By Eric Prisbell
Washington Post Staff Writer
Tuesday, August 10, 2010; 12:33 AM
His name is commonly grouped with coaches under the most pressure to win this fall, his program is treated like a punching bag in the cutthroat recruiting world and his school is seeing season ticket sales drop for a fifth consecutive year.
Never before has Maryland Coach Ralph Friedgen opened training camp amid a mood so ominous. When Friedgen meets reporters Tuesday - nine months removed from the first 10-loss season in school history - the implications will be clear: This season, his 10th as head coach at his alma mater, will be pivotal for the Friedgen era, and everyone in and around the program knows it.
"I think our coaching staff feels it," Friedgen said of the scrutiny. "I don't think it is something we talk about daily, but they know the score. I kind of like it like that myself. I kind of enjoy that type of motivation. It is what it is."
Other division I-A head coaches - including those at Colorado, Michigan and Illinois - will face varying degrees of pressure this season, but few will encounter more than Friedgen, whose 31 victories in his first three seasons have been followed by just 35 in the past six years. Friedgen knows that last season, which included a disastrous 2-10 record, could have been his finale in College Park.
Last fall, according to multiple high-ranking Maryland donors, then-Athletic Director Debbie Yow attempted to raise funds necessary to buy out the remainder of Friedgen's contract, which runs through the 2011 season. After such funds could not be attained, and after Maryland Gov. Martin O'Malley voiced disapproval with the prospect of using public funds for a buyout, Yow announced that Friedgen would return with the baseline expectation of a winning regular season record in 2010.
But Yow, whose rocky relationship with Friedgen became public last season, is gone, having taken the same position at North Car olina State in June. In the coming months, the University of Maryland will hire a new president to replace C.D. Mote Jr. who is retiring Aug. 31, as well as an athletic director. New leadership means new expectations.
Friedgen said it is critical to hire a president who understands the importance of revenue-generating sports and what their success could mean for university exposure nationwide. He also said he is not concerned about whether Yow's 2010 baseline expectation will carry over to the new athletic director because he has loftier aspirations than a 7-5 regular season record.
"If I do well in the next two years, I think I will be at Maryland," Friedgen said. "If I don't, I probably won't, so it really won't matter about the administration."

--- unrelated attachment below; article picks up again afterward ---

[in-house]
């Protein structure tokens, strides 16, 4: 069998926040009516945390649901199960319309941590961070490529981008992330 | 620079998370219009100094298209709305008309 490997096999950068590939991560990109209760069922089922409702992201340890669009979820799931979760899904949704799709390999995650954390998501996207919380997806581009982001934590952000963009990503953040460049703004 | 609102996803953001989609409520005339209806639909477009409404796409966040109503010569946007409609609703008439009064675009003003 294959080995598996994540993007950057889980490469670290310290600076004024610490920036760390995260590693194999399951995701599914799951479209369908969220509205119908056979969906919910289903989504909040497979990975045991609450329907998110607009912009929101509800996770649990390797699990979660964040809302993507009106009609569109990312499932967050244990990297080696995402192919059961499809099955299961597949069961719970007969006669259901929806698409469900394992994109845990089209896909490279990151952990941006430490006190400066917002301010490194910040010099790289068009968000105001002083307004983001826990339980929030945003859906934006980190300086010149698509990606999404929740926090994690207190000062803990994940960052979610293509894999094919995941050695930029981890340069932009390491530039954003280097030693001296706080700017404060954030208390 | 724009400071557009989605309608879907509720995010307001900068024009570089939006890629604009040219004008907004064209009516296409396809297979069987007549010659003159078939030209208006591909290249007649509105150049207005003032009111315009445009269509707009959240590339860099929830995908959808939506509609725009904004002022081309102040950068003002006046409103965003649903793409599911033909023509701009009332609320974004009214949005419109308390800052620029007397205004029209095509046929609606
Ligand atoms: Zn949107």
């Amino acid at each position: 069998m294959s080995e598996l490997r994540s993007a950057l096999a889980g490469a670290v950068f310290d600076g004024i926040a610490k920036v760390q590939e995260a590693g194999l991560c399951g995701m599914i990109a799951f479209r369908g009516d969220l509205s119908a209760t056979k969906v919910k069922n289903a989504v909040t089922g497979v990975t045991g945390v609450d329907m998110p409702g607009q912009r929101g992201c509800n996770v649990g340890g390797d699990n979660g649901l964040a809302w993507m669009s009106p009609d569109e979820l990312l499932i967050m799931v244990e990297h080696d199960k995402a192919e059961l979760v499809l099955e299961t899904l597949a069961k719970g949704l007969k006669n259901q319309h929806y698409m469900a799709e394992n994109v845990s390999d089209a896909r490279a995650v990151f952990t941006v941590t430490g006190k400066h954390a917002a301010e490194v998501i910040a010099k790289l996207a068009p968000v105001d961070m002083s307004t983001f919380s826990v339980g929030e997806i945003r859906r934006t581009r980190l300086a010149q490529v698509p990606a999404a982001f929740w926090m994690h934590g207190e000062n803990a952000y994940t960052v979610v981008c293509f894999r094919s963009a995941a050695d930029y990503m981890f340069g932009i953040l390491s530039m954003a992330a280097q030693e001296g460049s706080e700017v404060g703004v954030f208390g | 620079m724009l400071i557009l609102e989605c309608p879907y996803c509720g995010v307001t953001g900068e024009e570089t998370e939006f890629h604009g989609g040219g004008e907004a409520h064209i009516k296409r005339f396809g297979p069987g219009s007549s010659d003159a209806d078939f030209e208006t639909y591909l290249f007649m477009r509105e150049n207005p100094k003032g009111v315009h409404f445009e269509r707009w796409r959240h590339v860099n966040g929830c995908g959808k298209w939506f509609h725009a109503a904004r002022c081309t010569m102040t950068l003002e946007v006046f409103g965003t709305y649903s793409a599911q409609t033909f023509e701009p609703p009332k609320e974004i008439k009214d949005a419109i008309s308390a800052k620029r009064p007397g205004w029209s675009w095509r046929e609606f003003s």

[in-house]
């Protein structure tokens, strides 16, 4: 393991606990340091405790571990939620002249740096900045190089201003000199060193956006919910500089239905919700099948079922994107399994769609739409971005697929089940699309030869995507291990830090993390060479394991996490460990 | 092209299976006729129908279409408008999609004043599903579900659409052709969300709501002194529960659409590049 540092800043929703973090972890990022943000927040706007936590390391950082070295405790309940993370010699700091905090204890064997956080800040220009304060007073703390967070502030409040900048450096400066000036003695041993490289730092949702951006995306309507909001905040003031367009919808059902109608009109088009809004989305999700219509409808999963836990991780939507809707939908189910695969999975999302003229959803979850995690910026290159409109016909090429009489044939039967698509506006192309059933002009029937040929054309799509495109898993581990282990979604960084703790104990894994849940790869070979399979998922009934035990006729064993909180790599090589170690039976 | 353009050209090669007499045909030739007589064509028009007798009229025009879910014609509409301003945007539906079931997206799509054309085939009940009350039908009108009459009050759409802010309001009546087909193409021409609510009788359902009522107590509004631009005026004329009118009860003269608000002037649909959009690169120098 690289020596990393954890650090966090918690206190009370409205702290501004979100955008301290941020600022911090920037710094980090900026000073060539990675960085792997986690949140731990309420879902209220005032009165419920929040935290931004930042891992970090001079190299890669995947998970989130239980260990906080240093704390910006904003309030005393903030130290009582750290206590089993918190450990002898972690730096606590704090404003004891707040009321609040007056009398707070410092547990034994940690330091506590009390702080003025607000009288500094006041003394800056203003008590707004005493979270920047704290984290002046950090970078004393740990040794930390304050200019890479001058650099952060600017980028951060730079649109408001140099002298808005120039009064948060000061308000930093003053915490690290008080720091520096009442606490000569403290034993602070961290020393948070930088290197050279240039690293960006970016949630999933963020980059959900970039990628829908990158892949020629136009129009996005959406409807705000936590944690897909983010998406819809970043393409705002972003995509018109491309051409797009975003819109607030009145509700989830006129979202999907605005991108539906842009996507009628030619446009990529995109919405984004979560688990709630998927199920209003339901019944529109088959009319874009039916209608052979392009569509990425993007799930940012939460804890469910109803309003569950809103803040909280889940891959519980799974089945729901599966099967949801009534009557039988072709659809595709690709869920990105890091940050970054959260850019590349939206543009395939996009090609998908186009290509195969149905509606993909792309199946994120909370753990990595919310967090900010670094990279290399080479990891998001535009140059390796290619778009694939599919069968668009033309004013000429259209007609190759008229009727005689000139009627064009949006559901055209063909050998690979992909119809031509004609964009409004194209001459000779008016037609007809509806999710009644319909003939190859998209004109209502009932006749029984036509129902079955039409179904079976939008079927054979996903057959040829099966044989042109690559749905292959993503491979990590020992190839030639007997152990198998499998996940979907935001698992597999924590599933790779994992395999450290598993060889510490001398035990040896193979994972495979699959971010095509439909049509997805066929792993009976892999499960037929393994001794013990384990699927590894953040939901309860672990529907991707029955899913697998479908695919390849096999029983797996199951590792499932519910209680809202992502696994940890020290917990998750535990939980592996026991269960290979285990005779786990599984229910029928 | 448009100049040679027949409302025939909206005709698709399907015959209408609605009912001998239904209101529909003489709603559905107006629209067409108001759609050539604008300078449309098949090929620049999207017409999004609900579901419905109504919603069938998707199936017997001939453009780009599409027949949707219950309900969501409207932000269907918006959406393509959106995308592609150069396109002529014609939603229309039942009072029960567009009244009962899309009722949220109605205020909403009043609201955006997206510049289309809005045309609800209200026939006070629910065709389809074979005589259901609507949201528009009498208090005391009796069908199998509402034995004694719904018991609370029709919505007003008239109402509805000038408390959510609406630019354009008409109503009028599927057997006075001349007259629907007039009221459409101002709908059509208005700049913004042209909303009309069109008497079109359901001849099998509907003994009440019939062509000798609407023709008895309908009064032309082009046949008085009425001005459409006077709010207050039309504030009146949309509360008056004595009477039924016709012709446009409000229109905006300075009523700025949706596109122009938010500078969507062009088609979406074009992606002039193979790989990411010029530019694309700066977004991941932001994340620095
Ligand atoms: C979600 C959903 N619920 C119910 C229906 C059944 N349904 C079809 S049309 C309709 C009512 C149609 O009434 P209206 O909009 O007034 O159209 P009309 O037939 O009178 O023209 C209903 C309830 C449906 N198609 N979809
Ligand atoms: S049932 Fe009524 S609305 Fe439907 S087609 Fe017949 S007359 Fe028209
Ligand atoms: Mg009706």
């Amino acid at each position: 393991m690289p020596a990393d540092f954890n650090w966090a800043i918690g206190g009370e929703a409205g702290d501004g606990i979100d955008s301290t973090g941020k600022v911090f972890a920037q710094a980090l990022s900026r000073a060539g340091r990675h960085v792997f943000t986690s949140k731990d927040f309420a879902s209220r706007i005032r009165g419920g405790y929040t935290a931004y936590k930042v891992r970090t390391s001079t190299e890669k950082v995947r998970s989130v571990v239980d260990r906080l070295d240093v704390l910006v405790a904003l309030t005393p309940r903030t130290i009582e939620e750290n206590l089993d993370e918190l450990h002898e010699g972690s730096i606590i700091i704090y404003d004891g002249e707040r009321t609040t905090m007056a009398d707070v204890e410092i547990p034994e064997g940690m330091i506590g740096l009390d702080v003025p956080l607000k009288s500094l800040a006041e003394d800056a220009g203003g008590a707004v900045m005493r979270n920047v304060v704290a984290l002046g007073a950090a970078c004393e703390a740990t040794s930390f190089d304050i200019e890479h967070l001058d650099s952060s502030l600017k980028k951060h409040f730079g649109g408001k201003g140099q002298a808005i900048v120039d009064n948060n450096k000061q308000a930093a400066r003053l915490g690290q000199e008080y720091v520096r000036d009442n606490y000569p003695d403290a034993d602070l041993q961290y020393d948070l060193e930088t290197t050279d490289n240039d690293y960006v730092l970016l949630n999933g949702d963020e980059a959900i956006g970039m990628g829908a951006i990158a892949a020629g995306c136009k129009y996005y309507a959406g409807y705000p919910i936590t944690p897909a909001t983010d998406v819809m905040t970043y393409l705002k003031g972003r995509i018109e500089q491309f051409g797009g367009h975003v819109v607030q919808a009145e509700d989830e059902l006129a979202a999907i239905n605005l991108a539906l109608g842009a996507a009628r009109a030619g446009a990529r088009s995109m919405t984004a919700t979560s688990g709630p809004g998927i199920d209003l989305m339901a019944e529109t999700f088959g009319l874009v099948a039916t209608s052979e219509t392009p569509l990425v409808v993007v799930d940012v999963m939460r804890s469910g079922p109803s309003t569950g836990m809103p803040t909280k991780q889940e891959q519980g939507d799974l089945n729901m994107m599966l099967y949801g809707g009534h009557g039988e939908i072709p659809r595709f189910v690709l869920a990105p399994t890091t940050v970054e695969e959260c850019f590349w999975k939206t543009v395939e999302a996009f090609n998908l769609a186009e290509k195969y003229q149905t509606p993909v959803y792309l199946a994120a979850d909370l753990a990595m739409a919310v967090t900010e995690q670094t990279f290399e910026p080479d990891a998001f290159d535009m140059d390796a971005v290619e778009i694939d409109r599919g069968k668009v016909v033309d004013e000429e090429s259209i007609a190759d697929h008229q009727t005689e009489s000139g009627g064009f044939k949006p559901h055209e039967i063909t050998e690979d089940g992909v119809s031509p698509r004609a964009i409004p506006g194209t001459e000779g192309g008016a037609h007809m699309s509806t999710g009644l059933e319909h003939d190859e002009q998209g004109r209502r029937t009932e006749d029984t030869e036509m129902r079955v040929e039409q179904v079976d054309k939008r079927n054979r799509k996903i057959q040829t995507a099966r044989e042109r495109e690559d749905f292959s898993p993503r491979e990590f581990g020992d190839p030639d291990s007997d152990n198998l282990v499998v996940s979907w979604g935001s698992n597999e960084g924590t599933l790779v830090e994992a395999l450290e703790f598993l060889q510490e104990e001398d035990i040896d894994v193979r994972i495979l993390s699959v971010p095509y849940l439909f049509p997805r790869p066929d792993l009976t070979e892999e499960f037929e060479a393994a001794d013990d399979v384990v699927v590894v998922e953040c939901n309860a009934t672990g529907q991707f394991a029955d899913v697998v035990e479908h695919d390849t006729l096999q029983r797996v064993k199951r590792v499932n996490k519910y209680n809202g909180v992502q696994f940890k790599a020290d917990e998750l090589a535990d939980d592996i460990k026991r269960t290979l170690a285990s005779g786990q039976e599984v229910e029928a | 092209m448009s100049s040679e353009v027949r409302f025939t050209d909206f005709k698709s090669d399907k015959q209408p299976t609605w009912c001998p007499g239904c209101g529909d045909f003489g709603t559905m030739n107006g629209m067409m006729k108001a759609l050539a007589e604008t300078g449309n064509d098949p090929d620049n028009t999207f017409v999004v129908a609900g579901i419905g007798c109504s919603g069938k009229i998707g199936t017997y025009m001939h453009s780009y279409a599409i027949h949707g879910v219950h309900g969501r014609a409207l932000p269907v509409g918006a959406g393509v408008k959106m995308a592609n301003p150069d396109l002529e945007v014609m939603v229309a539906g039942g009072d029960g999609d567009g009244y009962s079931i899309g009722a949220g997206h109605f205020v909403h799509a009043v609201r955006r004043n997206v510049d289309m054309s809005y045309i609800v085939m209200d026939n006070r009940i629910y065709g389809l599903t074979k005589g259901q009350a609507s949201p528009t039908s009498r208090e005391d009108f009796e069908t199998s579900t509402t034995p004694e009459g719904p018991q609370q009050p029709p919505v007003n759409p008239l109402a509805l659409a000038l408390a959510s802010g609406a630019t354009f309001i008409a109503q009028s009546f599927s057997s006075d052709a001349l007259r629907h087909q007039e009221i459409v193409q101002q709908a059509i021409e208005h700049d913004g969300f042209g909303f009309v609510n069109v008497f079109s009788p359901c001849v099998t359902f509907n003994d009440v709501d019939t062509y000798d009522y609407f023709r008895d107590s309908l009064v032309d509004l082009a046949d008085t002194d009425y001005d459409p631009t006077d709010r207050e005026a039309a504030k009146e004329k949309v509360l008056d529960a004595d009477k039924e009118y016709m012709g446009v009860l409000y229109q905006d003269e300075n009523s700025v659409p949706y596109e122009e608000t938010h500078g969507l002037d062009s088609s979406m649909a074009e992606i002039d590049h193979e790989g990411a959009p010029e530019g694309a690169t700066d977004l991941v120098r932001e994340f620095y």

Further complicating matters is the head coach-in-waiting plan in place at Maryland, which will owe offensive coordinator James Franklin $1 million if he does not take over head coaching duties after the 2011 season.
Friedgen regularly tells prospects that, unlike situations at most schools, they already know who the next head coach at Maryland will be. The only question, Friedgen said, is whether Franklin will take over in two seasons or down the road.
Regardless, Friedgen said, opposing schools are negatively recruiting and "banging us pretty good" because of the uncertainty with the coaching situation.
Overall, though, Friedgen said he has been pleased with recruiting despite seeing a couple of prospects de-commit.
"I don't think it's the easiest situation in the world with the coach-in-waiting and all that, but I think our coaches and players and whole staff have done a very good job," Friedgen said. "If we start off well, then I think recruiting will go well. If we don't start off well, then I think we will struggle."
Despite the uncertainty entering the season, Friedgen said he has been overwhelmed by the support of many fans and well-wishers, many of whom have sent encouraging e-mails, letters and text messages. But that anecdotal evidence of support belies the numbers; season ticket sales have declined for a fifth consecutive season.
As of the first week of August, Maryland sold 18,292 season tickets for the 2010 season, which is down from 22,792 last season. The totals include strictly paid tickets sold and do not include tickets sold in suites sales and sponsor tickets.
School officials are hoping the final 2010 number will surpass 19,000 but, regardless, they expect the number to fall short of the school's projection of 20,000.
Based on feedback from Maryland fans, Chris Boyer, a senior associate athletic director at Maryland, attributed the decline to three factors: the economy, the 2-10 record last season and a weak home schedule.
"It is a perfect storm of those three factors," Boyer said.
Friedgen opted to bring back all his assistants from last season in part because of continuity. Most of the key players returned, as well. Nearly 75 percent of Maryland's offensive and defensive two-deep roster is back. The Terrapins are still young - there are just nine seniors on the two-deep roster - but not untested. And certainly not unmotivated.
"Our kids, they feel the scrutiny, too," Friedgen said. "I don't have to push that button a lot. They are very motivated to have a good football team."
email@example.com Staff writer Steve Yanda contributed to this report.